And how does knowing that do us any good? Is this similar to knowing four languages but not knowing the one you need at the time?  No, knowing and understanding this changes everything for us. It changes our entire understanding of the universe. Knowing this does us good in the following ways. First, if Jesus is God, then God must love you and me far more than we could ever imagine. Think about it. Tonight, go out and look at the stars and see the immensity of space. See the beauty of the universe, the colors, the diversity and think of the power and hugeness of the being who created all this.  And then understand that God went to the trouble and pain to enter the human race, to live among us, to be born of a human mother, to work, to sweat, to get tired and get hungry, to know pain, to get involved with other people’s lives in their joys and in their sorrows, and at the last to know betrayal and suffer a horribly painful and humiliating death; realizing this shows us something doesn’t it? It shows that God is really invested in us. It shows us that God really and truly cares about the human race. It shows us that God really and truly loves you and loves me. God the maker of heaven and earth lowered himself and made himself like a servant and being found in human form submitted himself to even the death on a cross. Does God really love you? It is not just words; look what he did. That is the first thing and that’s huge.

The second reason knowing this does us good is that if Jesus is God then God understands how it feels when you go through pain and suffering. God gets it when you hurt not only physically but emotionally. Every human being in the world suffers in some way during his or her life. There is no way around it. And God does not spare us his people from going through hard times.  But when we go through our hard times we need to remember that He did too. He can relate to our pain because he also has suffered physically and emotionally. So when we are suffering we can go to God and know that He understands. He has also gone through hurting times too. God gets it when you are tempted because he too was tempted and tested just like you and I get tempted and tested. He knows; he understands. You see it is one thing if I visit you in the hospital and you have just undergone a surgery and I come there tell you not to worry and things are going to be great—you may think to yourself, “Yeah, and what do you know?”  But if in fact I have had that same operation and then tell you not to worry things are going to get better, well then that’s different because I have been there. If you have had a rough emotional experience, it is more comforting to talk to someone else who has also had a rough emotional experience. The point is the God-man Jesus understands our pain because he has also gone through pain. It is not just an ivory tower sort of understanding.  He understands emotional hurt and physical pain because he too underwent emotional hurt and suffered physical pain too.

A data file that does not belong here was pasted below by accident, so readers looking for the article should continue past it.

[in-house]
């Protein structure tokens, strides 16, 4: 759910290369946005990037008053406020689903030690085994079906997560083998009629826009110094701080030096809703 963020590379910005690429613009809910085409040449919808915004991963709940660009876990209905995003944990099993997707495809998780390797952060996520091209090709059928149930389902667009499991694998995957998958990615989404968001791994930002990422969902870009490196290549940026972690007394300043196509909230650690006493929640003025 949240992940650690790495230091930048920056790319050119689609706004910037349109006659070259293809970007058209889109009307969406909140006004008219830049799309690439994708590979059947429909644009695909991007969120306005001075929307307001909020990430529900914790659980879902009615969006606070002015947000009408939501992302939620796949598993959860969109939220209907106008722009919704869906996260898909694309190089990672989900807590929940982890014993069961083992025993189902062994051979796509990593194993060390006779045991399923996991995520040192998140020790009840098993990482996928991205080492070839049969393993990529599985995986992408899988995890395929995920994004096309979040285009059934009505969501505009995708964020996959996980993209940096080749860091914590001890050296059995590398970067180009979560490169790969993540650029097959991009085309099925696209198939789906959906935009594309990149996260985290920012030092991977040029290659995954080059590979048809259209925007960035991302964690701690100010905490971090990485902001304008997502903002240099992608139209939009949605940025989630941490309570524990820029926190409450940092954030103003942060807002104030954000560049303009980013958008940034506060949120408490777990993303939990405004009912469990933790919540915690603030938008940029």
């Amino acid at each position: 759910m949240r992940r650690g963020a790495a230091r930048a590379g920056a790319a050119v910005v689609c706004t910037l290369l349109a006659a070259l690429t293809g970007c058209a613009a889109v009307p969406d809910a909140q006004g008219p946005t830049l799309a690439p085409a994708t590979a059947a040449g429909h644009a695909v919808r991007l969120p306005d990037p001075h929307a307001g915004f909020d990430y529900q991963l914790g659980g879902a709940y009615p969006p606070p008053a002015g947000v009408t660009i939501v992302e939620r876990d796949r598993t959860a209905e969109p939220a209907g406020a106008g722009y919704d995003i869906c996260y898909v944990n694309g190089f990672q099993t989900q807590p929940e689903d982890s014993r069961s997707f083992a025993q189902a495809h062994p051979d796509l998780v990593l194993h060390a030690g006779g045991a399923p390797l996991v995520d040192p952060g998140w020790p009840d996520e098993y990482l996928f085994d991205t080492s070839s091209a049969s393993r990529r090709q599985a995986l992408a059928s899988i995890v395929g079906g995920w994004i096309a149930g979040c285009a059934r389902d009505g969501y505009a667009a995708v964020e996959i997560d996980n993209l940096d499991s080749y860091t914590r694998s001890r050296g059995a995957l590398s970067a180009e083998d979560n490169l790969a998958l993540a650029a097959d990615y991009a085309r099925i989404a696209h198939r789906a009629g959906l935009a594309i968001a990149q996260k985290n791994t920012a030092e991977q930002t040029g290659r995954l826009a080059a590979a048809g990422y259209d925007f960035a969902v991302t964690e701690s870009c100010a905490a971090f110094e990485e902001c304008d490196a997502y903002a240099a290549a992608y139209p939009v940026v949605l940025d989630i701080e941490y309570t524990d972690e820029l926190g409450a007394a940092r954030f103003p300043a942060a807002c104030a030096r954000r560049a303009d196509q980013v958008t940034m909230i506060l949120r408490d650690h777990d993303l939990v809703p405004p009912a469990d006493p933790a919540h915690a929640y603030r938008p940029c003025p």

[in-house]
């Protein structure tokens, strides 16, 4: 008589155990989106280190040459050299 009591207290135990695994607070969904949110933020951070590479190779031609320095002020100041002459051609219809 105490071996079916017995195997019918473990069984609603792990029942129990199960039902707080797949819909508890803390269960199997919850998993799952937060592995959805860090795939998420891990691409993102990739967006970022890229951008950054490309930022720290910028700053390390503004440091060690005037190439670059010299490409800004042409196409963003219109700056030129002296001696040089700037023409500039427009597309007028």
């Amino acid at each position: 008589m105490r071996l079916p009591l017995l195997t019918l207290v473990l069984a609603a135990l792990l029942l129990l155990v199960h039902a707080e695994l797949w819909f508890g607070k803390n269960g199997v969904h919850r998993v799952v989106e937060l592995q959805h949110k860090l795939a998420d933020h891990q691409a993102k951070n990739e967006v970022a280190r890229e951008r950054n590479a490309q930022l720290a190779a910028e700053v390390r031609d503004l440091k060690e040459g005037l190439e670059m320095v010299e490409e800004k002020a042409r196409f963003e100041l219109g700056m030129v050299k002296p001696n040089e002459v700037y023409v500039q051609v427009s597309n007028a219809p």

So what good does it do you to know about the Trinity? It does you a lot of good because it helps you to know, to really know that God, God Almighty loves you and to know, to really know that in the midst of our pain God understands.

In the name of the Father, the Son, and the Holy Spirit  Amen